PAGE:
Empowering Clients Through Consulting

From DevSummit
Revision as of 21:30, 20 May 2015 by Vivian (talk | contribs) (1 revision imported)
(diff) ← Older revision | Latest revision (diff) | Newer revision → (diff)
Jump to navigation Jump to search

We'll talk about a model of consulting that is focused on the empowerment of the clients that we work with.

Combined with How Developers and Designers Can Learn From Each Other

Designer/Developer/Empowering Clients

There's a "magic" quality in design and development - Designer's ask a developer for something that they consider magic ("make this show up here") and Developer's ask a designer to do their own "magic" (i.e. "make this look good.")

Have developers be part of the process from the beginning - including being there during the design meetings (or during each story building session if doing agile).

Talk about the difficulty of starting with a mock-up not having been involved in the IA/Wireframe process) and having to work backwards.

Empowering Clients

Talking about the difficult position of when a client is set on having something exactly the way they want it. Solution for developers/designers is often just to explain why they think that it needs to go a different way and to determine why the client is being inflexible.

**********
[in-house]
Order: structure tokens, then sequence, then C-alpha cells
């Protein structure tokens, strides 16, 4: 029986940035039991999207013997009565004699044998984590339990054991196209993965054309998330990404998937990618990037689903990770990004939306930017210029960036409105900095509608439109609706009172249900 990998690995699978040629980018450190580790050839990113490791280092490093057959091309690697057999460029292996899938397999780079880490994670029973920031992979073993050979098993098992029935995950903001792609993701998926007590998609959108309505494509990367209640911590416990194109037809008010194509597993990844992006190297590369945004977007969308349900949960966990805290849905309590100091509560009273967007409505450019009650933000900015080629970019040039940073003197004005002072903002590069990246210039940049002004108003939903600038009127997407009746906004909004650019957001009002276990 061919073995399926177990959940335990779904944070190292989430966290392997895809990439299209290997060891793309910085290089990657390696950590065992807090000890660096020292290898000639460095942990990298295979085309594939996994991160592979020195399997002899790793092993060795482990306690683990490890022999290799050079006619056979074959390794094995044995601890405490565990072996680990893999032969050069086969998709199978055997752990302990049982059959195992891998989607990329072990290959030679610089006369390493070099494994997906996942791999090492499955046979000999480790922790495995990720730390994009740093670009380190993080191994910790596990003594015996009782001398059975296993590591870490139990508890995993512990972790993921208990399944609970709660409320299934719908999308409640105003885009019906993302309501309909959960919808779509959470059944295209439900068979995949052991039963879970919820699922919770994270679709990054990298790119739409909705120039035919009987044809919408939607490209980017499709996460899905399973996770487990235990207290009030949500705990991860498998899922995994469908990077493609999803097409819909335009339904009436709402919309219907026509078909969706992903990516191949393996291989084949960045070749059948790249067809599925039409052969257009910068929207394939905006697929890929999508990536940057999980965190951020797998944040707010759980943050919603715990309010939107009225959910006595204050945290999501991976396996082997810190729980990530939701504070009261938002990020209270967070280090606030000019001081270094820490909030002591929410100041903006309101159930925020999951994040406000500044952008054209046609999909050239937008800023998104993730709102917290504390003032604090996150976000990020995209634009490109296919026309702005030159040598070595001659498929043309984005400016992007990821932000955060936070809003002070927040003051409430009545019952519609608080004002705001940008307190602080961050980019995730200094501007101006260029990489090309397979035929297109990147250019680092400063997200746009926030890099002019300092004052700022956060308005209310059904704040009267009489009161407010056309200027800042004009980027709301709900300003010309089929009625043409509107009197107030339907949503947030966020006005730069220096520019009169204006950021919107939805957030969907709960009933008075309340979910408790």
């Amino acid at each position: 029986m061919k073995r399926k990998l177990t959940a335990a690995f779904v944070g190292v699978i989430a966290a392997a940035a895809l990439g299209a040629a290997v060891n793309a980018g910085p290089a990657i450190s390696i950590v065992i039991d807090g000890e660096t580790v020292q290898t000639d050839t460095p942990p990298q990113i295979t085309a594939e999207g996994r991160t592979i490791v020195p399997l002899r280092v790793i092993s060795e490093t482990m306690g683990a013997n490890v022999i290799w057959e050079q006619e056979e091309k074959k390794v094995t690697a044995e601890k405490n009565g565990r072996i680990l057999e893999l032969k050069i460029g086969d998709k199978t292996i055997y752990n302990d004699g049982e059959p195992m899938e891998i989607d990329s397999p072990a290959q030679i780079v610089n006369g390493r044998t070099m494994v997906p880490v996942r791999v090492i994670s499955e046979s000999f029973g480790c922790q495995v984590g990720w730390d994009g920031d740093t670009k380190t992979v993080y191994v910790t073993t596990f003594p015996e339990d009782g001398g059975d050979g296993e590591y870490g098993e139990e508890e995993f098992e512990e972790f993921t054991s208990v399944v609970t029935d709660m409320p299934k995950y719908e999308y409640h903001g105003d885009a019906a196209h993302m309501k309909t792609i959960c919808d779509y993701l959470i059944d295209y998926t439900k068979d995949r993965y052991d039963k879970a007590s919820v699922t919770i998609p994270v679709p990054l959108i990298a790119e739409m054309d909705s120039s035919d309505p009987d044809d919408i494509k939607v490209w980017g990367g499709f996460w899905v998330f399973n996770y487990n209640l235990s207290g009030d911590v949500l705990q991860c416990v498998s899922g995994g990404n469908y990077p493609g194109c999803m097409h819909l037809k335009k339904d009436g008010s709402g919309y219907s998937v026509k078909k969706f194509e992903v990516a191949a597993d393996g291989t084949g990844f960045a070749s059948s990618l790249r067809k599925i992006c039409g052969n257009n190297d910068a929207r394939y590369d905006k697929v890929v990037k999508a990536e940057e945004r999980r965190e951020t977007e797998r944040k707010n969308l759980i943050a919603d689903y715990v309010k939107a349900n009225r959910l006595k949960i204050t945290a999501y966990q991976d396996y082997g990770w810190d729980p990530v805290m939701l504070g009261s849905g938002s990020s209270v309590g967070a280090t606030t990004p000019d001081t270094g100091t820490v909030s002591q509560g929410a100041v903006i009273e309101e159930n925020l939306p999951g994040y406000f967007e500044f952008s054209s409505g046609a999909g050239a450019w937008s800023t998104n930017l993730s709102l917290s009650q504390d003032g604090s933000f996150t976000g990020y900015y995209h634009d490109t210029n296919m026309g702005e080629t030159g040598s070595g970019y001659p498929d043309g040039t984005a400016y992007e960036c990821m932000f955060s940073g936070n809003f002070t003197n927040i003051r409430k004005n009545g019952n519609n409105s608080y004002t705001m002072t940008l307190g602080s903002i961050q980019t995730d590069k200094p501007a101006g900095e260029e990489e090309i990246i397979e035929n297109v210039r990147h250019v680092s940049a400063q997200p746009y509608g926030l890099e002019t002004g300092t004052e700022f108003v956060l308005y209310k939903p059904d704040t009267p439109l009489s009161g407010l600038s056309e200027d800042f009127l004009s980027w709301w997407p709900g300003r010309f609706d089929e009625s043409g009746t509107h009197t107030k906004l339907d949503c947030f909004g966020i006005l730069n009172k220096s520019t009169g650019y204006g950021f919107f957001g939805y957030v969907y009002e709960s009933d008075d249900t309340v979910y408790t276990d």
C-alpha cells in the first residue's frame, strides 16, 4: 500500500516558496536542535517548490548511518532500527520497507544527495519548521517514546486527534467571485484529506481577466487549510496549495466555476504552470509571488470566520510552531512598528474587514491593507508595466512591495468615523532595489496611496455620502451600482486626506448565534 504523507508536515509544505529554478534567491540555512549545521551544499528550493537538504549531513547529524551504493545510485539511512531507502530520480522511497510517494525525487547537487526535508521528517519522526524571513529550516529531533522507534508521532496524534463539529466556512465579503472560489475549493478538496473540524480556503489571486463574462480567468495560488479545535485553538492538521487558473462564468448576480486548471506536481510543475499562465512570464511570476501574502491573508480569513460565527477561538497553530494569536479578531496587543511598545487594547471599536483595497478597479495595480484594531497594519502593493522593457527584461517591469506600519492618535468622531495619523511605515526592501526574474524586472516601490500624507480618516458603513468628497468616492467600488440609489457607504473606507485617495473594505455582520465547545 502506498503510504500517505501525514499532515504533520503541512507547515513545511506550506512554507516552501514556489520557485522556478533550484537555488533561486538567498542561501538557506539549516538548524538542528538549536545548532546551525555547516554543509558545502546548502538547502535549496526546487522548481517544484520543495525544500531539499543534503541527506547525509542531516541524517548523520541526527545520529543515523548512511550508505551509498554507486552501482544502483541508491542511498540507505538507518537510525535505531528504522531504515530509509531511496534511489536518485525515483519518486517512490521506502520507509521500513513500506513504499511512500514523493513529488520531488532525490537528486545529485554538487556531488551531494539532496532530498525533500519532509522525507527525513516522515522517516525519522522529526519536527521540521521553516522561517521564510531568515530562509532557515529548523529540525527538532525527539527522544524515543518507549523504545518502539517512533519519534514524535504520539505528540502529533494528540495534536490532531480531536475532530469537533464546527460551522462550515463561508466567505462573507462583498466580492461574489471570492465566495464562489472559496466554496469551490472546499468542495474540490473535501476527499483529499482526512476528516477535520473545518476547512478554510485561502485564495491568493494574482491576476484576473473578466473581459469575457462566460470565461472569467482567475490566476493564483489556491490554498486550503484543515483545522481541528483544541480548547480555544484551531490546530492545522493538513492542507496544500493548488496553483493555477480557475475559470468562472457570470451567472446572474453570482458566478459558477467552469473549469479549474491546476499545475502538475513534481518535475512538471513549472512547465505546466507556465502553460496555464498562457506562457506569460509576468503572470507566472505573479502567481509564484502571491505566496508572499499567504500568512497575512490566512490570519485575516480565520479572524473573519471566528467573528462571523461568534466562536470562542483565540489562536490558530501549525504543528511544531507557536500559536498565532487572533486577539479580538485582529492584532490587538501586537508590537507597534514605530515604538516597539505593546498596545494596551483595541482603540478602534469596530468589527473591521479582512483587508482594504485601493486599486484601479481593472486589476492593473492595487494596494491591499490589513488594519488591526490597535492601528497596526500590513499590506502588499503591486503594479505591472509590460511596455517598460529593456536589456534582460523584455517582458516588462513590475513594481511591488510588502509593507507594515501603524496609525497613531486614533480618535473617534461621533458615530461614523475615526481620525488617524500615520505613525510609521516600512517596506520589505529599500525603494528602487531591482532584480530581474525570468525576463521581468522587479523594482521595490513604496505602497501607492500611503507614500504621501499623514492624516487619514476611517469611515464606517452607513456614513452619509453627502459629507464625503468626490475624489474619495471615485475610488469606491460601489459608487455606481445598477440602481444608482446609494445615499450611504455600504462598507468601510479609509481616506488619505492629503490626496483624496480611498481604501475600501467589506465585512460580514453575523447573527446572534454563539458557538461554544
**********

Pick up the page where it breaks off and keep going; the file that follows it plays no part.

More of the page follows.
A lot of clients are suffering from Post-Traumatic Web Disorder - the condition of clients who have been burnt by website projects before.

Best clients can come up with a very well defined plan of what the client really wants, especially if it can be visual.

Keep reminding clients and bringing them back to the big picture.

Ask clients about sites that they:

  • Like how they look
  • Think are easy to use

Have clients prioritize what they want out of the website.

What do you do when clients seem to change their minds in the middle of a project? Step back and think about why they're doing this. There can be goal shift, or it could be caused by some simple misunderstanding. "False disagreement" might also be the reason.

Prototyping and having clients using a site or interacting with something in the first place is a great idea.

Part of using frameworks is explaining to clients what the benefits and restrictions are of the framework, but this often isn't easy with the post-traumatic crowd.

Should clients be given a sandbox?

  • Maybe - but most in the room seem to have had bad luck with this approach.

What do you consider a successful project?

  • Is it when there's a clean hand-off and you don't get tons of email from them?

Resources for Client Communication

  • paper and pencils
  • visual communication of strategic and mission for an organization
  • SmartMeme for story training
  • Growth Consulting
  • Book: Getting to Yes
  • Book: Flawless Consulting by Peter Block